In two separate class actions, the Superior Court for San Francisco ordered the University of California to pay a total of $91 million to students who were charged tuition in excess of what the university had promised it would charge them.
In Kashmiri v. Regents of the University of California, the court awarded $42 million to students who were billed a second time after having been sent a bill for a set price for the upcoming term. The judgment was affirmed on appeal in a precedent-setting opinion confirming that universities’ agreements with their students regarding tuition charges are governed by the same standards as contracts with other service providers. 156 Cal. App. 4th 809 (2007).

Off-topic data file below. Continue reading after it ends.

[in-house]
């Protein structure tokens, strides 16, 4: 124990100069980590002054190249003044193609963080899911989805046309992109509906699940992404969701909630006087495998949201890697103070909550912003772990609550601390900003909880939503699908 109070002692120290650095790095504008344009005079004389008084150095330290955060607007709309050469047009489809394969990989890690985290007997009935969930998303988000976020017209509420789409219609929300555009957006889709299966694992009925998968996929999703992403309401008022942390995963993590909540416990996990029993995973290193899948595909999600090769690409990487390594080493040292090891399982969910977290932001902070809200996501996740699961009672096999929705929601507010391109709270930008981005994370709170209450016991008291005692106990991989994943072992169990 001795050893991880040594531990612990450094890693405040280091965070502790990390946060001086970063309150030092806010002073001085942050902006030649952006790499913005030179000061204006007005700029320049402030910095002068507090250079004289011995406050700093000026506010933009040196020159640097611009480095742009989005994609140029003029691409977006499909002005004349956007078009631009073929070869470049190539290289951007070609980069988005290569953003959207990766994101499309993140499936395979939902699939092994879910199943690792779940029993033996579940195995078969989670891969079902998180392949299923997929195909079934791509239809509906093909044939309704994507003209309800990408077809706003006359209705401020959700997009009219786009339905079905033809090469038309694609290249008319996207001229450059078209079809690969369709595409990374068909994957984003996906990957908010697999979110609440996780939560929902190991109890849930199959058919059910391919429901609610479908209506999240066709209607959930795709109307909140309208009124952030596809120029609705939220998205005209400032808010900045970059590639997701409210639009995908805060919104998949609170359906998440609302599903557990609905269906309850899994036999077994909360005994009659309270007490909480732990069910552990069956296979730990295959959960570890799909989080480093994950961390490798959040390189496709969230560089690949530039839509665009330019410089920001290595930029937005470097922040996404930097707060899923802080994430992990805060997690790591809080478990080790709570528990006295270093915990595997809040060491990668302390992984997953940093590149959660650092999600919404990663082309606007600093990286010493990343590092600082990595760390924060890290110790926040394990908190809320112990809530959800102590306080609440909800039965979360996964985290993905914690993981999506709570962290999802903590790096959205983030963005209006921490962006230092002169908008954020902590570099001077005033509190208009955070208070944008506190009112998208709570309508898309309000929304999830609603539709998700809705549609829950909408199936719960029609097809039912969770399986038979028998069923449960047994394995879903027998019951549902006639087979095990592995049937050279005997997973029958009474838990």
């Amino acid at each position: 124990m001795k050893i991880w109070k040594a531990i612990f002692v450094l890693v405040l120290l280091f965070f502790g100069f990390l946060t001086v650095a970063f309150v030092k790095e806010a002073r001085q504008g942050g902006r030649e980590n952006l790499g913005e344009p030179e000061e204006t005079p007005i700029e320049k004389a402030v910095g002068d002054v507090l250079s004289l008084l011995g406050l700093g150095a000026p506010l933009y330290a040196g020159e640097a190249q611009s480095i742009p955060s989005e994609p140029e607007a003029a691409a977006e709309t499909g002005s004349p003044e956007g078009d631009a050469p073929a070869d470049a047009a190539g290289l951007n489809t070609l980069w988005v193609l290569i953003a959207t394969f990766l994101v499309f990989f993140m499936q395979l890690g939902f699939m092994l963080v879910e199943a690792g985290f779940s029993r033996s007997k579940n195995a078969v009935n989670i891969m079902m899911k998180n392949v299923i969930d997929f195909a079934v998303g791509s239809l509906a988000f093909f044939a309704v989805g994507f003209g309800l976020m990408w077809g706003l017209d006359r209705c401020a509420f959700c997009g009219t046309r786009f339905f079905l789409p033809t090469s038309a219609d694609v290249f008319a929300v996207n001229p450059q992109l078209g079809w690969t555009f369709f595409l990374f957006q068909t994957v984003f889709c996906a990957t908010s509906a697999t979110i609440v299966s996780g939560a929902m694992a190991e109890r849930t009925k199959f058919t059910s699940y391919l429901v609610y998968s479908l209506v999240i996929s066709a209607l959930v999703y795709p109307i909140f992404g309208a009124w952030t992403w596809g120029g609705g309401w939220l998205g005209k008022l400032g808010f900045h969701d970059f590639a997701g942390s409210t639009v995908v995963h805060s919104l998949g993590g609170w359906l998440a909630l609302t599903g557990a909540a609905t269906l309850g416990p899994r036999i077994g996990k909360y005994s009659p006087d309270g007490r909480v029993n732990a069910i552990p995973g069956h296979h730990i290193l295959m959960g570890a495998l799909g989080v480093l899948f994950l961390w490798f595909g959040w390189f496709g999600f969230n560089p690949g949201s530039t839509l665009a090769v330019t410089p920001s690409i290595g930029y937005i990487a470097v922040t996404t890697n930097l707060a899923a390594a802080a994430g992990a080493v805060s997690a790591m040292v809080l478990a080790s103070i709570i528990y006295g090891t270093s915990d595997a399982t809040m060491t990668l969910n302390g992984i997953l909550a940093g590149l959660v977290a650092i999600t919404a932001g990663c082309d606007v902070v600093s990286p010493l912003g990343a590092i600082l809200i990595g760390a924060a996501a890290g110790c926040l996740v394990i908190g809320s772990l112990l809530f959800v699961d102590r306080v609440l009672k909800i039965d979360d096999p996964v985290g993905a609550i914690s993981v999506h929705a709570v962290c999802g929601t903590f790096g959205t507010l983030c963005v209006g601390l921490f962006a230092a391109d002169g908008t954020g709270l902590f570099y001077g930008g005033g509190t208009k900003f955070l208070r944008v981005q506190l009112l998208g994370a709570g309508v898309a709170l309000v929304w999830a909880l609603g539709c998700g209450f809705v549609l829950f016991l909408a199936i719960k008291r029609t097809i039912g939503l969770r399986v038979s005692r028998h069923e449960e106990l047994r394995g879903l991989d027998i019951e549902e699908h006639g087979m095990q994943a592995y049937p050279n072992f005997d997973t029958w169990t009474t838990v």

In Luquetta v. Regents of the University of California, the court found that the university breached its promise to keep professional degree fees constant for the duration of students’ enrollment, resulting in an award of $49 million. This success was recognized by a California Lawyer of the Year Award in 2013.
Andy Freeman was co-lead counsel for plaintiffs in both cases.